Before anything else, I want to thank the Seekerville ladies for the wonderful time we had in Denver during the ACFW conference in September. It was my first writer’s conference and my wife and I hardly knew a soul. Julie and Tina and the rest took us in and let us join them as the group headed downtown to the 16th St. Mall. And thanks, Tina, for the invitation to spend some time with the folks here in Seekerville. I’ve been lurking off and on for the last few weeks. You are a very active bunch.
What’s up with the turtle sitting on the fencepost? I know this blog is fond of pics, so I looked for one that might serve as a theme for my post.
Some Bio Info:
I’ve been a full-time pastor for the last 24 years at the same church in the Daytona Beach area. I’ve been married for 33 years to the only woman I’ve ever loved, Cindi. We have two grown children, Rebekah and Isaac. Let’s see…I like pizza, ice cream, chocolate, and a thousand other things I’m not supposed to have. Cindi keeps me from most of it. So we eat chicken, salad and vegetables. I put something on my English muffin that’s not quite butter. We don’t exercise near enough.
My online stuff:
Website – http://www.danwalshbooks.com
My blog - http://danwalshbooks.blogspot.com
A Bit About My Book:
My debut novel has been out since September, called The Unfinished Gift (Revell). Here’s a one-paragraph blurb:
It is a few weeks before Christmas, 1943. Little Patrick Collins is being driven across town to stay with a grandfather he’s never met. His mother has just died in a car accident. The Army is trying to locate his father, a B-17 bomber pilot, somewhere in England. Patrick has just three things on his Christmas list. He wants the Army to find his father. He wants to leave his grandfather’s house. And he wants the old wooden soldier in his grandfather’s attic…the one he is forbidden to touch. The Unfinished Gift explores how God can use simple and sometimes surprising things to affect powerful changes in our hearts. Like a little boy’s prayers, a shoebox full of love letters, and the selfless sacrifice of a total stranger.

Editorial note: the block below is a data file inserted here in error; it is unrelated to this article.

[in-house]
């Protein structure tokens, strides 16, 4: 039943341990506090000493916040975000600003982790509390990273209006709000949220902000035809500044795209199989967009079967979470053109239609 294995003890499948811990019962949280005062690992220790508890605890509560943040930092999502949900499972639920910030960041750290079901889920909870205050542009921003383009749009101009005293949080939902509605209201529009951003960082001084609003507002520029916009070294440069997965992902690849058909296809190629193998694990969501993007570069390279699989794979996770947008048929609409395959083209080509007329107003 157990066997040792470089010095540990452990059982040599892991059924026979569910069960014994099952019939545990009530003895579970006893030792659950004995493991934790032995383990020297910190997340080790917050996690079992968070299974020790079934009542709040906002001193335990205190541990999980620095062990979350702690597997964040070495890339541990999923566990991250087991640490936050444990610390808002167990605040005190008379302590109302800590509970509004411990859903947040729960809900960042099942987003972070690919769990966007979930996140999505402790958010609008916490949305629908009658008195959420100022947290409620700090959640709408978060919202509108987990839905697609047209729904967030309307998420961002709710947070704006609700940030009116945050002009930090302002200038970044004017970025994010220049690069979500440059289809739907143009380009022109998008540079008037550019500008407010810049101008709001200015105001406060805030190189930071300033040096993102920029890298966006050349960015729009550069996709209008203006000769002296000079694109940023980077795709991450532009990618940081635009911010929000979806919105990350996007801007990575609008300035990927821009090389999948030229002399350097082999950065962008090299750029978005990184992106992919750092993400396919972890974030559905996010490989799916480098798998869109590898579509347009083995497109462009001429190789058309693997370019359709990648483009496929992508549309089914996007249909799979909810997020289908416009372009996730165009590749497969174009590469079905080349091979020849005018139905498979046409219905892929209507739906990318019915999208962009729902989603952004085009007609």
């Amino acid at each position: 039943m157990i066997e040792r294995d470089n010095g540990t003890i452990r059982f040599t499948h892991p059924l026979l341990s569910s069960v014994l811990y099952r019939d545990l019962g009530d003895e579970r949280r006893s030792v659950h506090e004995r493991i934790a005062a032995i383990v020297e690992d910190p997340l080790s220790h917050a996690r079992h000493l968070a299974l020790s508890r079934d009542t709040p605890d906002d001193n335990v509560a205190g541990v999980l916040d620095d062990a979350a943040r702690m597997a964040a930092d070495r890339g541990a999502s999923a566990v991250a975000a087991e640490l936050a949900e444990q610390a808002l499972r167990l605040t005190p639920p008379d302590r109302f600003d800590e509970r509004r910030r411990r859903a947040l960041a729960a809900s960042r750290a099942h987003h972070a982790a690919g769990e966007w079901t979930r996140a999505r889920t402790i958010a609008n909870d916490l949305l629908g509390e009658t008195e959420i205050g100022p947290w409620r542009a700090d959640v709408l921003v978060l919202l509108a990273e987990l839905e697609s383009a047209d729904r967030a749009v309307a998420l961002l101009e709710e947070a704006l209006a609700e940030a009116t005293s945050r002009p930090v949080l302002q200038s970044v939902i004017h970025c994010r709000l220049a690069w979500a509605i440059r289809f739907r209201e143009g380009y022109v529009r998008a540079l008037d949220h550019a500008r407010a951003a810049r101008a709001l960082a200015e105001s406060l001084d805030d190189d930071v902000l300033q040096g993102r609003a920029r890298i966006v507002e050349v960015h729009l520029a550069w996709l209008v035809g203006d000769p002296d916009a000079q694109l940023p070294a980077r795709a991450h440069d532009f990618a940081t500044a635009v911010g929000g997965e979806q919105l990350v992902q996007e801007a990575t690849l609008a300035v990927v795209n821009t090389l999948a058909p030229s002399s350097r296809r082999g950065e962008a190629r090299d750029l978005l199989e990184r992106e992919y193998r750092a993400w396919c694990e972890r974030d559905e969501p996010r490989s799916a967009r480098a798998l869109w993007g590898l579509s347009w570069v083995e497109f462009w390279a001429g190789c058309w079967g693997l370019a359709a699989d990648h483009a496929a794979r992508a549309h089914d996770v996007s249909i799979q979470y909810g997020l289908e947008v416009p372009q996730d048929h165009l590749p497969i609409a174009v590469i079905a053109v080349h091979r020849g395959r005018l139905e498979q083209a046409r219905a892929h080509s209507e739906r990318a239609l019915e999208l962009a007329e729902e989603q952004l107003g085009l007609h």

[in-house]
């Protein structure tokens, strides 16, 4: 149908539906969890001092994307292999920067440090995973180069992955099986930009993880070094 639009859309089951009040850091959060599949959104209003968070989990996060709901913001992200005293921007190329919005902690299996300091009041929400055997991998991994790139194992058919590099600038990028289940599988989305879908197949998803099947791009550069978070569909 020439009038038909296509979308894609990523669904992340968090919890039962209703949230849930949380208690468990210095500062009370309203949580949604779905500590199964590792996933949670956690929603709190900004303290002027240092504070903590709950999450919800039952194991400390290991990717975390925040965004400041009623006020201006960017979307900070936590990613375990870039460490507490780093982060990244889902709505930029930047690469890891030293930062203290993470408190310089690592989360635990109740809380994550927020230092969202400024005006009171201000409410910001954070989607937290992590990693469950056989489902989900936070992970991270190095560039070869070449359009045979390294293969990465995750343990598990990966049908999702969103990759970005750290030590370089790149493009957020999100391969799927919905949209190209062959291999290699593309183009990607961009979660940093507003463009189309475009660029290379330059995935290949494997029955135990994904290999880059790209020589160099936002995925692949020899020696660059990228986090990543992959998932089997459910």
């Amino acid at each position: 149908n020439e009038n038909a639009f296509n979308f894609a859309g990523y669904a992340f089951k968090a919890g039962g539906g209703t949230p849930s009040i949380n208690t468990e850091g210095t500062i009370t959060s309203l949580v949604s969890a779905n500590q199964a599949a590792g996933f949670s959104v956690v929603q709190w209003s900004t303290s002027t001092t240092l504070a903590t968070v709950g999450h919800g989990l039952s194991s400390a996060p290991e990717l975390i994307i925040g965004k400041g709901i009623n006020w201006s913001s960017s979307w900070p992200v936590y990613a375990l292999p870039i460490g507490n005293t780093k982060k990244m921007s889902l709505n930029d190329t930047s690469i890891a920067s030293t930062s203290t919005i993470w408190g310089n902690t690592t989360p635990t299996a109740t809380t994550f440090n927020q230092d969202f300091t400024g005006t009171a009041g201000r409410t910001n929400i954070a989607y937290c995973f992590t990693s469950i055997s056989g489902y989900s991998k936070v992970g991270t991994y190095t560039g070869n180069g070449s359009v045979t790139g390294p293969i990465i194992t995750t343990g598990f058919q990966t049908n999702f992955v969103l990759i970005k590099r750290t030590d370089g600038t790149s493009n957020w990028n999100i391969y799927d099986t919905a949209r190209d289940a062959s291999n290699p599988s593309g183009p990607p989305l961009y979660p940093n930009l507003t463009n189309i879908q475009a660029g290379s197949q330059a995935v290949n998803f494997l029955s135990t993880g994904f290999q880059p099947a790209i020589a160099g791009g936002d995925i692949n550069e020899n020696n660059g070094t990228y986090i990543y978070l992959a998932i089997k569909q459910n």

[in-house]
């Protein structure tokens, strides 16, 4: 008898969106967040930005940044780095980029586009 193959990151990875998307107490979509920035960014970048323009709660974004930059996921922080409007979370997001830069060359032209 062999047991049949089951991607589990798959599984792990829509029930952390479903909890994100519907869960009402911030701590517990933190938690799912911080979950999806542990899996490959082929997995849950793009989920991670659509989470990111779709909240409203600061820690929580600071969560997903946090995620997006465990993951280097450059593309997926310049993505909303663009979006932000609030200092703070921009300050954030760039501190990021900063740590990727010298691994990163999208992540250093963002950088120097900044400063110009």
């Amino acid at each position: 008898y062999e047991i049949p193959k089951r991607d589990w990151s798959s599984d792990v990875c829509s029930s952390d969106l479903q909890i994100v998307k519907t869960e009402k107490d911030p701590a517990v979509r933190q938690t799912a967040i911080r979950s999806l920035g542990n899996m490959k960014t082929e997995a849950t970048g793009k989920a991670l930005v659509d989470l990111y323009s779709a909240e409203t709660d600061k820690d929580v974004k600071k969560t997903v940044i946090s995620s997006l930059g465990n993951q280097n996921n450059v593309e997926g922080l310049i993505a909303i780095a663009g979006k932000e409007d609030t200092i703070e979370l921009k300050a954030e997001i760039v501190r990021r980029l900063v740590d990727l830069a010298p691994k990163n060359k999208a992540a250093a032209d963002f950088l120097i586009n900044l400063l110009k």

If you haven’t already picked out your Christmas novel for the year, I hope you’ll give it a look.
Now…back to the turtle thing.
My Journey Up the Fence Post
Tina thought the readers in Seekerville might be interested in my publishing journey. Here’s the problem…how I went from being a seeker to getting published is about as unlikely as that turtle sitting on top of that fencepost. And just as challenging for someone else to follow. For about a year, I didn’t want to tell my story to any of the authors I met online, but you can’t avoid it. It’s one of the small-talk questions writers ask each other. But now I think God has given me something that might actually encourage my fellow sojourners.
I’ll tell you what in a minute.
It all began during an 11th grade creative writing course. By the end of that year, I knew I wanted to write novels. A year later, I came to Christ and it totally messed up my plans. Main reason was, I realized I had absolutely nothing to say. So I set it aside and made my aim to get to know the Lord better. This eventually led toward a call for ministry. I didn’t write another thing for the next 20 years, except sermons.
By 1997, we had two small children and I was the lone pastor of a growing church. At a conference, pastors were challenged to pick up a hobby as a way to release stress and avoid burnout. Cindi suggested I start writing fiction again.
As the Christmas season ended that year, The Unfinished Gift just began playing in my head, like scenes from a movie. Over the next 2 days I wrote a 5-page synopsis, then set out to write the book. A few months later, with the book about half-finished, I knew it just wasn’t the right time. Writing had quickly gone from a casual hobby to an obsession. I could either stop writing or become a bad dad. So I set the book down and didn’t write another thing for 10 more years.